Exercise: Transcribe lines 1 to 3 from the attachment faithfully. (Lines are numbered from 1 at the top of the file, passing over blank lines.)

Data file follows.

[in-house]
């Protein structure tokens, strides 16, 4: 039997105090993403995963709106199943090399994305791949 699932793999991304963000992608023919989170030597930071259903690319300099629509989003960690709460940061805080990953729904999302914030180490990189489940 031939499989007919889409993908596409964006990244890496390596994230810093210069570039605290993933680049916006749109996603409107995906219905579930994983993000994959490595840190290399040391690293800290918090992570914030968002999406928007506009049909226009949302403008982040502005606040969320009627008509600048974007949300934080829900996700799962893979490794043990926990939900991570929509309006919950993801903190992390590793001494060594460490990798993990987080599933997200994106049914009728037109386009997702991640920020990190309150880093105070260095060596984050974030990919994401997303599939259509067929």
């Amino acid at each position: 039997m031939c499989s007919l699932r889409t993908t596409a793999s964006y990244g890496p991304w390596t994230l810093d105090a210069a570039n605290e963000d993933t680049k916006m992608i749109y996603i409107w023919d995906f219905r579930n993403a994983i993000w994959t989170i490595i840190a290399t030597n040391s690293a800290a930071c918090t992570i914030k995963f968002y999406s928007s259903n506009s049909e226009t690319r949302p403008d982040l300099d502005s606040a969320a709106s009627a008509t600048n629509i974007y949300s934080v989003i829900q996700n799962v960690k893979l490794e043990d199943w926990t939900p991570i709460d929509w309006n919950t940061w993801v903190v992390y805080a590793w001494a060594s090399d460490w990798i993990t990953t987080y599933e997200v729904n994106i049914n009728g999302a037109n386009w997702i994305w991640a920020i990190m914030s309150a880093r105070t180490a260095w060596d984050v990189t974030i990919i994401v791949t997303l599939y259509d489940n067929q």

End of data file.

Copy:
[in-house]
């Protein structure tokens, strides 16, 4: 039997105090993403995963709106199943090399994305791949 699932793999991304963000992608023919989170030597930071259903690319300099629509989003960690709460940061805080990953729904999302914030180490990189489940 031939499989007919889409993908596409964006990244890496390596994230810093210069570039605290993933680049916006749109996603409107995906219905579930994983993000994959490595840190290399040391690293800290918090992570914030968002999406928007506009049909226009949302403008982040502005606040969320009627008509600048974007949300934080829900996700799962893979490794043990926990939900991570929509309006919950993801903190992390590793001494060594460490990798993990987080599933997200994106049914009728037109386009997702991640920020990190309150880093105070260095060596984050974030990919994401997303599939259509067929």
């Amino acid at each position: 039997m031939c499989s007919l699932r889409t993908t596409a793999s964006y990244g890496p991304w390596t994230l810093d105090a210069a570039n605290e963000d993933t680049k916006m992608i749109y996603i409107w023919d995906f219905r579930n993403a994983i993000w994959t989170i490595i840190a290399t030597n040391s690293a800290a930071c918090t992570i914030k995963f968002y999406s928007s259903n506009s049909e226009t690319r949302p403008d982040l300099d502005s606040a969320a709106s009627a008509t600048n629509i974007y949300s934080v989003i829900q996700n799962v960690k893979l490794e043990d199943w926990t939900p991570i709460d929509w309006n919950t940061w993801v903190v992390y805080a590793w001494a060594s090399d460490w990798i993990t990953t987080y599933e997200v729904n994106i049914n009728g999302a037109n386009w997702i994305w991640a920020i990190m914030s309150a880093r105070t180490a260095w060596d984050v990189t974030i990919i994401v791949t997303l599939y259509d489940n067929q």